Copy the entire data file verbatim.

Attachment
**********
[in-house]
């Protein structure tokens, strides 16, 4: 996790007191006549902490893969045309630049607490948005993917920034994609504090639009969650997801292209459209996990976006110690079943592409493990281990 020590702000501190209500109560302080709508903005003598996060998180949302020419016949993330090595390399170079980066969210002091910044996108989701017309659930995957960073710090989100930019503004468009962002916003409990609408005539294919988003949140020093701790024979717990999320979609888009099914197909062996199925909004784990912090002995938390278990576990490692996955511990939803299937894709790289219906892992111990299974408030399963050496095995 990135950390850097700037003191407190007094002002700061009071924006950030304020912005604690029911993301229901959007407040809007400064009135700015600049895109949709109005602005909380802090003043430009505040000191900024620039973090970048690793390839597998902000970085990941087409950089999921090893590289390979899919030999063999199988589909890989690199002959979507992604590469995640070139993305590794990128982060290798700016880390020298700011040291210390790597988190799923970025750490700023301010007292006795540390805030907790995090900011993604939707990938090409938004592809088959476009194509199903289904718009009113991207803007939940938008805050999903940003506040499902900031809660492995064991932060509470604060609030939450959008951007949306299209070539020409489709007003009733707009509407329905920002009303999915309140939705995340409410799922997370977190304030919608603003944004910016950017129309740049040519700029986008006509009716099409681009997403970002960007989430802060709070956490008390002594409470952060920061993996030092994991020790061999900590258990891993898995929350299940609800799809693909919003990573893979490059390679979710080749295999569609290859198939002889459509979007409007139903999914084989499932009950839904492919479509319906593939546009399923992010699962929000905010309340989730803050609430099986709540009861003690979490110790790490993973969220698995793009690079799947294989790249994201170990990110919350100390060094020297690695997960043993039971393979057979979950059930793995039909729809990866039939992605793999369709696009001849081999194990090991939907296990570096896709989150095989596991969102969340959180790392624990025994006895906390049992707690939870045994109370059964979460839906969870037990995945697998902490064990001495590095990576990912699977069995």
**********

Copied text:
[in-house]
């Protein structure tokens, strides 16, 4: 996790007191006549902490893969045309630049607490948005993917920034994609504090639009969650997801292209459209996990976006110690079943592409493990281990 020590702000501190209500109560302080709508903005003598996060998180949302020419016949993330090595390399170079980066969210002091910044996108989701017309659930995957960073710090989100930019503004468009962002916003409990609408005539294919988003949140020093701790024979717990999320979609888009099914197909062996199925909004784990912090002995938390278990576990490692996955511990939803299937894709790289219906892992111990299974408030399963050496095995 990135950390850097700037003191407190007094002002700061009071924006950030304020912005604690029911993301229901959007407040809007400064009135700015600049895109949709109005602005909380802090003043430009505040000191900024620039973090970048690793390839597998902000970085990941087409950089999921090893590289390979899919030999063999199988589909890989690199002959979507992604590469995640070139993305590794990128982060290798700016880390020298700011040291210390790597988190799923970025750490700023301010007292006795540390805030907790995090900011993604939707990938090409938004592809088959476009194509199903289904718009009113991207803007939940938008805050999903940003506040499902900031809660492995064991932060509470604060609030939450959008951007949306299209070539020409489709007003009733707009509407329905920002009303999915309140939705995340409410799922997370977190304030919608603003944004910016950017129309740049040519700029986008006509009716099409681009997403970002960007989430802060709070956490008390002594409470952060920061993996030092994991020790061999900590258990891993898995929350299940609800799809693909919003990573893979490059390679979710080749295999569609290859198939002889459509979007409007139903999914084989499932009950839904492919479509319906593939546009399923992010699962929000905010309340989730803050609430099986709540009861003690979490110790790490993973969220698995793009690079799947294989790249994201170990990110919350100390060094020297690695997960043993039971393979057979979950059930793995039909729809990866039939992605793999369709696009001849081999194990090991939907296990570096896709989150095989596991969102969340959180790392624990025994006895906390049992707690939870045994109370059964979460839906969870037990995945697998902490064990001495590095990576990912699977069995």